Weird flying bugs aren't that hard to predict either; even dumb frogs manage to catch them enough to stay alive. I'm not trying to be mean to amphibians here, but on any scale of inter-species intelligence they're pretty stupid. The space between how well a frog can predict the flight of a mosquito and how well some advanced avionics system could do so is potentially large, but there's very little to be gained by closing that predictive gap.

Political trends are hard to predict, but only because you're predicting other human agents aggregated on a much larger scale. A scale that was completely unnecessary for us to predict, I might add, until the evolutionary eye-blink of ten thousand years or so ago.

Predicting movies is easier than predicting other human agents, because dramatic entertainments — produced by humans, depicting humans — are just a subset of interacting with other human agents. If you have a good model of how other people will behave, then you also have a good model of how other people will behave when they are acting as story tellers, or when they are characters. (If characters don't conform to the audience's model of human agents at least roughly, they aren't good characters.)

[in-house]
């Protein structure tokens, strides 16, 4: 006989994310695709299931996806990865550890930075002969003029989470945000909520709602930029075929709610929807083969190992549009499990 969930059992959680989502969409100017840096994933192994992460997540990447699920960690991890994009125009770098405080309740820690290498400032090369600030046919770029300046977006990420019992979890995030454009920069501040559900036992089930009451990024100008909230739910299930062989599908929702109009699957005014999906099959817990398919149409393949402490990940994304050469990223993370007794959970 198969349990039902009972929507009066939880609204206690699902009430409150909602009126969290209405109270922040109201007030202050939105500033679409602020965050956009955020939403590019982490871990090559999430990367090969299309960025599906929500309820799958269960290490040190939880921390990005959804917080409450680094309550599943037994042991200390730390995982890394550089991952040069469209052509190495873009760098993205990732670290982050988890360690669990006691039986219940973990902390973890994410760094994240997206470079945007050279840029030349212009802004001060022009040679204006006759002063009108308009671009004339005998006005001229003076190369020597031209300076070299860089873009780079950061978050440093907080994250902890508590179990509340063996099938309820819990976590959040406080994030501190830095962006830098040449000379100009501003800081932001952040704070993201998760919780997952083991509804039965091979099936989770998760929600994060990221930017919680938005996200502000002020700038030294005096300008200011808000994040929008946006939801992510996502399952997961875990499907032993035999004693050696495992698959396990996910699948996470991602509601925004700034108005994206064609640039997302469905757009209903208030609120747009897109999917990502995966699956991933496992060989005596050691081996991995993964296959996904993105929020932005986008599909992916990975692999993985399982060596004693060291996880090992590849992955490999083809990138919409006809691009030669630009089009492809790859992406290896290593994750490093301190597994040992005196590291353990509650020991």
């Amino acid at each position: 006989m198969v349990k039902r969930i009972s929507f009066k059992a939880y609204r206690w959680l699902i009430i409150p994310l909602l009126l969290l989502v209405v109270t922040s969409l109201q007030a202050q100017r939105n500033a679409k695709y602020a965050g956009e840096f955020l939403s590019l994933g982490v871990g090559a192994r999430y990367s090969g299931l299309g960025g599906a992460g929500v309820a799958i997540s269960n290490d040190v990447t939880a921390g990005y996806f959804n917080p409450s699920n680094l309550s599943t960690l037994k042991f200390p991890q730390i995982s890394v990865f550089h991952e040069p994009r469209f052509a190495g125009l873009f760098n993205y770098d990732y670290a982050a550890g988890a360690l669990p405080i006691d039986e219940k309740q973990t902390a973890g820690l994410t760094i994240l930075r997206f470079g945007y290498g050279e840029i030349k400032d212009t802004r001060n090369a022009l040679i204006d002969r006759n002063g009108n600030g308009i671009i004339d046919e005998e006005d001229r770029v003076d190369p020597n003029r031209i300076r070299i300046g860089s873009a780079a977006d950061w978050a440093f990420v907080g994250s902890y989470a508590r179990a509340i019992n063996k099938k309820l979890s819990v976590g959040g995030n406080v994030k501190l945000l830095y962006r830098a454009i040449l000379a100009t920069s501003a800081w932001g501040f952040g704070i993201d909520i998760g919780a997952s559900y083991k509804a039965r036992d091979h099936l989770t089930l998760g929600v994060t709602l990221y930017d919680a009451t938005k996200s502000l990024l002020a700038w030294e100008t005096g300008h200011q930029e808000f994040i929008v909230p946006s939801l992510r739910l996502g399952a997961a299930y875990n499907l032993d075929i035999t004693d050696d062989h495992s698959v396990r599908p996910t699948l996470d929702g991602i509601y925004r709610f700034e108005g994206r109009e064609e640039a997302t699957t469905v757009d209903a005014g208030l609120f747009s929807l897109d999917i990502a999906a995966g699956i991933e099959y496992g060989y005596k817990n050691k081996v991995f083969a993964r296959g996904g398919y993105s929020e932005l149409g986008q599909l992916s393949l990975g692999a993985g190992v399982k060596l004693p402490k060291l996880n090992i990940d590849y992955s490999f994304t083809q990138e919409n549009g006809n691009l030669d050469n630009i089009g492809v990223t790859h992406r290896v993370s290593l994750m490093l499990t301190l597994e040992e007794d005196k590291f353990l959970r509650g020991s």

Maybe a better restatement of Friston et al. would be "people are are arguably the most difficult things to predict from the domain of things we have needed to predict precisely and have any hope of predicting precisely."

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Will AI steal our jobs?

As an AI researcher, I think I am required to have an opinion about this. Here's what I have to say to the various tribes.

AI-pessimists: please remember that the Luddites have been wrong about technology causing economic cataclysm every time so far. We're talking about several consecutive centuries of wrongness.1 Please revise your confidence estimates downwards.

AI-optimists: please remember that just because the pessimists have always been wrong in the past does not mean that they must always be wrong in the future. It is not a natural law that the optimists must be right. That labor markets have adapted in the long term does not mean that they must adapt, to say nothing of short-term dislocations. Please revise your confidence estimates downwards.